We dodged lobster traps and long-line buoys on every passage, executed several tight, tricky double-anchor maneuvers, plowed through breaking waves on harrowing dinghy landings and launches, and escaped a near collision with a Carnival Cruiseliner. Mark and I panicked one evening when a bright light on the horizon appeared, until we realized it was Mars rising over the sea, not a northbound ship.
Amidst the firsts and follies, I have started to understand how Swell sails and anchors. Even though neither have much sailing experience, Mark and Shannon gracefully mitigate my high stress and respect my overly rigid rules like requiring hourly updates to the logblog on watch duty, and, no matter the weather, wearing a harness clipped to the jackline to go out on deck underway. Despite fatiguing watches, culinary challenges on passage, limited opportunities to bathe, cramped quarters, pulling ropes and wrestling sails, my crew has remained positive.
Still seated together on the dune, I break our thoughtful silence by slipping a handful of sand down Mark’s pants. He chases after Shannon and me, and we all roll down to the bottom, choking on sand and laughter. After dashing into the cold sea to wash off, we pack up our gear and head for the dinghy. On the way, I come across a perfect, saucersized sand dollar on the low tide flats. I pick it up and stash it in my bag to send to Barry from the next port. Now that my nerves are settling, I’m beginning to comprehend the enormity of what he’s done for me.
I tire of staring at the ceiling in my brother’s apartment and roll onto my side. The clock in the kitchen reads 1:30 pm; I am still horizontal. I’ve been in the States for almost a month, after sailing away as crew on the Tamara back in December. To my shock, the megayacht turned out to be owned by a commune of sorts, and the seventy-two-year-old leader of the more than fifty members hoped I would join his on-board harem of seven childbearing “wives. ” I jumped ship in the Bay of Acapulco, happy to join a solo captain I knew on his thirty-four-foot sailboat. For four months, Rick and I sailed south looking for surf and adventure (and we found plenty), but at the same time he discouraged me from helping sail the boat, preferring I cook or clean. He whittled away at my confidence and I came home convinced that I’d never be able to captain a long voyage on my own.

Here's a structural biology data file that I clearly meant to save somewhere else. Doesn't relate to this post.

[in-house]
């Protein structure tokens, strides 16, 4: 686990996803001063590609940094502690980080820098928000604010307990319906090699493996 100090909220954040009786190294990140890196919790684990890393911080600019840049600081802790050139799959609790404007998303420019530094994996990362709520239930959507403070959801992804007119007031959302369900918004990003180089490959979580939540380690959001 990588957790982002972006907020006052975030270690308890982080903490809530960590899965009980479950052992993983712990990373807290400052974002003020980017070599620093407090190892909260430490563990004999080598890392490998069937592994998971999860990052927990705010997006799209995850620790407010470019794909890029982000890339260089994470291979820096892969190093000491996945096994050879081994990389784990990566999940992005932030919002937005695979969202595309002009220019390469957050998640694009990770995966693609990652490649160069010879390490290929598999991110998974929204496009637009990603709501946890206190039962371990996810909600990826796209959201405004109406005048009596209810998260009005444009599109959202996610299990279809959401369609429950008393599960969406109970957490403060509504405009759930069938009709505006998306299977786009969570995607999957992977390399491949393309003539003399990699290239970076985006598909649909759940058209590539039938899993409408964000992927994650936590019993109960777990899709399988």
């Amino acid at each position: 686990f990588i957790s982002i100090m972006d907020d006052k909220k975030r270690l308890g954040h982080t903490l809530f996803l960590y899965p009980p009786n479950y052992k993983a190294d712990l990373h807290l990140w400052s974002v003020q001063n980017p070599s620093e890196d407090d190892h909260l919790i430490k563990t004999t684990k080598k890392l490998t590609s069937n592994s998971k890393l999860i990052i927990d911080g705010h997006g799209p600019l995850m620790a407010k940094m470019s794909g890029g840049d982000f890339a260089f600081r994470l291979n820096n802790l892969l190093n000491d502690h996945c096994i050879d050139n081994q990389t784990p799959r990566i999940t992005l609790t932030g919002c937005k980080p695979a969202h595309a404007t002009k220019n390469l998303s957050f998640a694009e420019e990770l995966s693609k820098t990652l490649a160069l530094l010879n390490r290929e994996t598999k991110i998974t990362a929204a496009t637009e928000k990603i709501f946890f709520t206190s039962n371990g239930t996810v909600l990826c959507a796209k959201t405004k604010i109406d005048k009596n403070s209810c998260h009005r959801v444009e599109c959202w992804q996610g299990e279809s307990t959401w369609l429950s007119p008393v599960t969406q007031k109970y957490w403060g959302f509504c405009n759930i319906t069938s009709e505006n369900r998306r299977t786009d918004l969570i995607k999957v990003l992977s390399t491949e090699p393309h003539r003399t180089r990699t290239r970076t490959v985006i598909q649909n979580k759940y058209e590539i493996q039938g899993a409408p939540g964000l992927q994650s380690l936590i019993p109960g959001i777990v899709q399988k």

My dream is broken. A tear rolls down my face. I feel so lost. My friends are starting at corporate jobs; just that thought makes me feel numb. Since the election of George W., I’m more and more disappointed with the direction the United States is headed. I mean, refusing to comply with the Kyoto Protocol? Dismantling the Endangered Species Act? Gutting the Clean Air and Water Acts? I want off this bus. But how? I’m completely out of money.
Despite my pitiful state, my brother has welcomed me graciously. My things are in the back of my car, so as not to clutter his small apartment. As he leaves for work each morning, James endearingly pats my head as I remain on his couch, staring vacantly up at the ceiling’s thick beige drywall spackle.
“Why don’t you go down to the beach today, Lizzy? ” he encourages.
“The surf is small, ” I muster.
“You know, getting a job isn’t all that bad. You can still have a life outside of work. ”
I can’t rally a reply. Silent tears run down my face and I squeeze his hand tightly, hoping he feels how much I appreciate his care. He kisses my hand before heading for the door.